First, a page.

Zerkel is a querying language used by Kevel to set the custom targeting of a flight, channel or creative.
Zerkel is very flexible and contains operators for:
- String Values - exact match, wildcards, etc
- Numerical Values - exact number match, less than, greater than, etc
- Array Values - targets if element is included in array
- Logic Operators - and, or, not
- True or False
- Regular Expressions - matches, does not match
The keys and string values in a Zerkel query are case-sensitive. Whitespace around the Zerkel operators is optional.
The maximum character length for Zerkel queries is 1000 characters.
When passing queries via
CustomTargetingfield in API, make sure quotation marks are escaped so they don't break JSON. For example:
name = "Kevel"would become
name = \"Kevel\"
exact string match
strings do not match exactly
wildcard match allows
$url contains "kevel"- Targets URLs such as "www.kevel.co", "kevel.net", etc.
$url like "www.kevel.com*"- Targets any URL that begins with "www.kevel.com", such as "www.kevel.com/about", "www.kevel.com/solutions/", etc.
exact number match
numbers do not match exactly
less than or equal to
greater than or equal to
contains operator targets a placement based on whether an element is present in the array. For example, given numbers
= [1,2,3,4] in a placement:
numbers contains 1would be true, and the placement will be targeted.
numbers contains "potato"would be false, and the placement will not be targeted.
Unlike strings, the contains operator for arrays is an exact match for an element. For example:
numbers contains 23would be true if 23 is an element in the array.
numbers contains 23would not be true if 1234 is an element in the array.
You can create complex queries by using these Boolean operators:
In addition, you can use parentheses to group logical statements together.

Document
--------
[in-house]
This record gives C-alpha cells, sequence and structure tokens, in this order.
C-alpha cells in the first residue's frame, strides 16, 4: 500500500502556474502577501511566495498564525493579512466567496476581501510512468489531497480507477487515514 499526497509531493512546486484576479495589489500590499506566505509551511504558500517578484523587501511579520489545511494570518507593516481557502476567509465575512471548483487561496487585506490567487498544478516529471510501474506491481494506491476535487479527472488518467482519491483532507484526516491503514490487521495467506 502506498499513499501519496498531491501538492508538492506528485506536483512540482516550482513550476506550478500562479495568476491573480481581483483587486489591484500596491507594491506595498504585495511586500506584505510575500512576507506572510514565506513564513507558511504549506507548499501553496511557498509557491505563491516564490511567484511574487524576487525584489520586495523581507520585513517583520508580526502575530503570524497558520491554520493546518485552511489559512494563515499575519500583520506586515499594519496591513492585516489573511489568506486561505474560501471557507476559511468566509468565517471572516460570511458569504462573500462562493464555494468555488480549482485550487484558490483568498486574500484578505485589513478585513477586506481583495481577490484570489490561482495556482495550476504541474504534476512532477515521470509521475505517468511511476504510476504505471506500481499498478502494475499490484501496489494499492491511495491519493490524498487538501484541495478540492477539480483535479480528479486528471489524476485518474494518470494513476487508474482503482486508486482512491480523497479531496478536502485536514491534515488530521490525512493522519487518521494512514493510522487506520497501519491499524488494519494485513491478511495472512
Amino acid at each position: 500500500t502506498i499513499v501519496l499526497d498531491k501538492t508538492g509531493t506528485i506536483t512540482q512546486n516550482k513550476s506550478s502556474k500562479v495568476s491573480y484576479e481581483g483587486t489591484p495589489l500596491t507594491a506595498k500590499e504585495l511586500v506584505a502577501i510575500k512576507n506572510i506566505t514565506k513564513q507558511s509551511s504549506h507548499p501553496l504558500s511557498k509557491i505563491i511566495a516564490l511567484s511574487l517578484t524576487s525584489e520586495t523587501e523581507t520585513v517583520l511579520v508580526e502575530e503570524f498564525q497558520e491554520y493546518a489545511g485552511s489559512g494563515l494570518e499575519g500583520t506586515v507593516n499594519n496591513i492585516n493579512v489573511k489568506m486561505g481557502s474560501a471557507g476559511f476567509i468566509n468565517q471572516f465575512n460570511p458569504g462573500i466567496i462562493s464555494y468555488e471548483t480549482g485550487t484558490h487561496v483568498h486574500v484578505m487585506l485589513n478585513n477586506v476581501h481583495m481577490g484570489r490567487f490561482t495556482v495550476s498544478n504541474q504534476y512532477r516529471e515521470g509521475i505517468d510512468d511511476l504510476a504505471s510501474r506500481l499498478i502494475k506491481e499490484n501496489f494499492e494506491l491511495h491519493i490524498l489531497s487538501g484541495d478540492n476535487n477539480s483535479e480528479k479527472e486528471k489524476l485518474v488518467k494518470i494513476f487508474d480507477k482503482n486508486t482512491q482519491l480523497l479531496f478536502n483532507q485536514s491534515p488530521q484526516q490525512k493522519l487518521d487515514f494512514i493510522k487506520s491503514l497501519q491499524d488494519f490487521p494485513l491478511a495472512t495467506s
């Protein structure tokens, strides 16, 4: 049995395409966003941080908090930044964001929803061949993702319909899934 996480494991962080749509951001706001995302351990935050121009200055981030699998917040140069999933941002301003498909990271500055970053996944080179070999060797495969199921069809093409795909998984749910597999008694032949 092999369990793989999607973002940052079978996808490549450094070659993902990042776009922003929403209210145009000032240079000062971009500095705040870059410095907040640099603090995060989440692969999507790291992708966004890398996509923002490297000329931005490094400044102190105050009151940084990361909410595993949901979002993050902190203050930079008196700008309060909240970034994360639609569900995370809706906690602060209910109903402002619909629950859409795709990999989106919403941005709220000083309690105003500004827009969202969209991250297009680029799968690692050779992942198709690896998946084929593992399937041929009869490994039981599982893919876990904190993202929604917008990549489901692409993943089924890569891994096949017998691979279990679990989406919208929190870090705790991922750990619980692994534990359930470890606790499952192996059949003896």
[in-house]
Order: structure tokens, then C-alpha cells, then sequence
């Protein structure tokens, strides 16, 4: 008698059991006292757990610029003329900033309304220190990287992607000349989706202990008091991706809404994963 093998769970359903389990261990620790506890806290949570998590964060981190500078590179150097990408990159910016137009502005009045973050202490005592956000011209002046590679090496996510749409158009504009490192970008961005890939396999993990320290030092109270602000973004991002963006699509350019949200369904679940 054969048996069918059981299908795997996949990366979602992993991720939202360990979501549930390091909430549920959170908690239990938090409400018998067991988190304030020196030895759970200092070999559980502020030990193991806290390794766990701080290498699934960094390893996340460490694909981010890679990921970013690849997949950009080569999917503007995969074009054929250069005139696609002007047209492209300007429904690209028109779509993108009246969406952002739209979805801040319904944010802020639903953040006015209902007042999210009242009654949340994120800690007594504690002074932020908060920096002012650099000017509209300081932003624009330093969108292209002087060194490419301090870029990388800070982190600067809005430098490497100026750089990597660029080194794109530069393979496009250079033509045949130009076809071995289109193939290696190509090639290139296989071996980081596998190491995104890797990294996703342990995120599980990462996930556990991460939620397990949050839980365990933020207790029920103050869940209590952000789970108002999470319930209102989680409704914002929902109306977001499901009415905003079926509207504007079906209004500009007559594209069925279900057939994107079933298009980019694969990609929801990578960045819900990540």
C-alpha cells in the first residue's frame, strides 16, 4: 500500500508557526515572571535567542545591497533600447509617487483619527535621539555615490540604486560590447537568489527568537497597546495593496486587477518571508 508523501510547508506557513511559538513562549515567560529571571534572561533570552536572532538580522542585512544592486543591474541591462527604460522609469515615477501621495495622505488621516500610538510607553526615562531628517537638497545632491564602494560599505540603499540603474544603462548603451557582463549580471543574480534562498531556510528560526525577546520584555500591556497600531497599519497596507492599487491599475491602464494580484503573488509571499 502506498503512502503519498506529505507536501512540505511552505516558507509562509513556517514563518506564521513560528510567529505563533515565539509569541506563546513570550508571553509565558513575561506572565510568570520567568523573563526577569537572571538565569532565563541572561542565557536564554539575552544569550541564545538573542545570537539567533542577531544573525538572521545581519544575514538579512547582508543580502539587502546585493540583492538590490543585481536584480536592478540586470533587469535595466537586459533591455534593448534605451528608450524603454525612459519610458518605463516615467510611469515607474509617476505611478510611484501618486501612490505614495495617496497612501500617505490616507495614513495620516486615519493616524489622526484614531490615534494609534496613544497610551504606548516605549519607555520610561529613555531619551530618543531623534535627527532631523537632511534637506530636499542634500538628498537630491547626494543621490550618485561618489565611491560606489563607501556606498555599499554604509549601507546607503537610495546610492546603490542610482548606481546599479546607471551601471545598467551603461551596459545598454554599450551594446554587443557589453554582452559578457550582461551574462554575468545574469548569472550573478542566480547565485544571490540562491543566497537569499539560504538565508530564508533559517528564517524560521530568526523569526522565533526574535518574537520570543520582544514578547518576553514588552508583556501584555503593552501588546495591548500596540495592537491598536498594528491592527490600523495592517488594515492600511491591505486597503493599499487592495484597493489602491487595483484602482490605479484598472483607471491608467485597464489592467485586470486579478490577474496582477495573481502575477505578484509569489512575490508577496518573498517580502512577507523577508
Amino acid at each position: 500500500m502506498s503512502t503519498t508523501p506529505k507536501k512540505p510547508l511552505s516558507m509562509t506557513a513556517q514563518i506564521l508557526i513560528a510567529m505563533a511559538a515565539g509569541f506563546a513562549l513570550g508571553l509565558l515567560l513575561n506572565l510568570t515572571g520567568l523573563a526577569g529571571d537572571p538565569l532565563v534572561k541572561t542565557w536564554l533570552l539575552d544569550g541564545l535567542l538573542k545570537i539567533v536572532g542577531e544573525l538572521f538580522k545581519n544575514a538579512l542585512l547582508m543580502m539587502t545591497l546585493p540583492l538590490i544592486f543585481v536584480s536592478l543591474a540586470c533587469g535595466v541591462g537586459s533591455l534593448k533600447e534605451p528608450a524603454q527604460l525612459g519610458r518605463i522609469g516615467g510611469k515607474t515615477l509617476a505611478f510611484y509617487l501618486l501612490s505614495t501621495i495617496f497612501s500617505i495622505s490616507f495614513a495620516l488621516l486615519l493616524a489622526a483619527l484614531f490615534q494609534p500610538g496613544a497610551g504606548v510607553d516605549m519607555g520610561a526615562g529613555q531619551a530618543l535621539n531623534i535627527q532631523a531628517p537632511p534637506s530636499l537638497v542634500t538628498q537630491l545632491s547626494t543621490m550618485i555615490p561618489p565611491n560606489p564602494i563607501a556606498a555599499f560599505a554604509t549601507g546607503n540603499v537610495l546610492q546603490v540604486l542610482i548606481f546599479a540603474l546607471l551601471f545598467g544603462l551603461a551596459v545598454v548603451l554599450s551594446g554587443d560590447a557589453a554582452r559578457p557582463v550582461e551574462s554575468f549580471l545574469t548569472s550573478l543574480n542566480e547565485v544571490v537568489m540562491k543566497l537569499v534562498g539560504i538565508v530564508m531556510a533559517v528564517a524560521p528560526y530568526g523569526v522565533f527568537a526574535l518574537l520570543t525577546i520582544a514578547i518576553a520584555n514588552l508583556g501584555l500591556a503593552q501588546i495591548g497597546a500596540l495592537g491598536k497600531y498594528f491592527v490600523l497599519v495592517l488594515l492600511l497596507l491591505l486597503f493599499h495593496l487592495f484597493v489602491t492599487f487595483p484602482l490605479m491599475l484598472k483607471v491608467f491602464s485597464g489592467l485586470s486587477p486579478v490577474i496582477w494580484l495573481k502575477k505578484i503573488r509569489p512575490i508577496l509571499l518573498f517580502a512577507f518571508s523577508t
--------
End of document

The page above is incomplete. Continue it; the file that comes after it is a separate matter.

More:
If you use the
notoperator, you must use parentheses to enclose what you're querying against. For example:
weather contains "sunny" and not (season = "winter")
If you do not include the parentheses, the Zerkel query will be incorrectly parsed!
To determine whether a key exists in a request (
true) or doesn't exist (
false), use the key by itself as your query:
foo- matches if the
fookey is present in the request
not foo- matches if the
fookey is not present in the request
If the value of a key is
null, Zerkel will parse the key as nonexistent.
For instance, given
"foo":0in the request,
foowill return false (i.e. not match) and
not foowill return true.
To work around this, you can pass an arbitrary value or
nullin your requests.
Zerkel supports two operators for querying against regular expressions:
!~(does not match)
$url =~ "^https?:\/\/([^/:]\.)*foo\.bar\.com([:/].*)?$"
Will target any URL that contains foo.bar.com in the domain, including secure sites and subdomains.
Before using these operators, you should be familiar with how to use regular expressions.
You can include comments in your queries. Zerkel supports both single-line and multi-line comments. Any text that is commented will be ignored by custom targeting.
A single-line comment starts with
// and extends to the end of the line:
weather contains "sunny" // this targets sunny weather
A multi-line comment starts with / and ends with /. All content within the operators will be ignored:
/* The following query will target sunny weather */ weather contains "sunny"
Simple value comparison:
age > 25
Multiple comparisons. Make sure to use parentheses.
(age > 25 and gender = "male")
Even more complexity:
(age > 25 and gender = "male") or (age > 50 and gender = "female")
With Reserved Keys:
$device.brandName like "*Samsung*"
To target arrays, place BEFORE the key you are comparing:
["27511", "27519", "27701", "27707"] contains $location.postalCode
The Zerkel interpreter in the UI automatically validates queries before you save the flight. If a query is invalid, an alert will appear:
The full Zerkel parser is hosted on Github.
Updated 3 months ago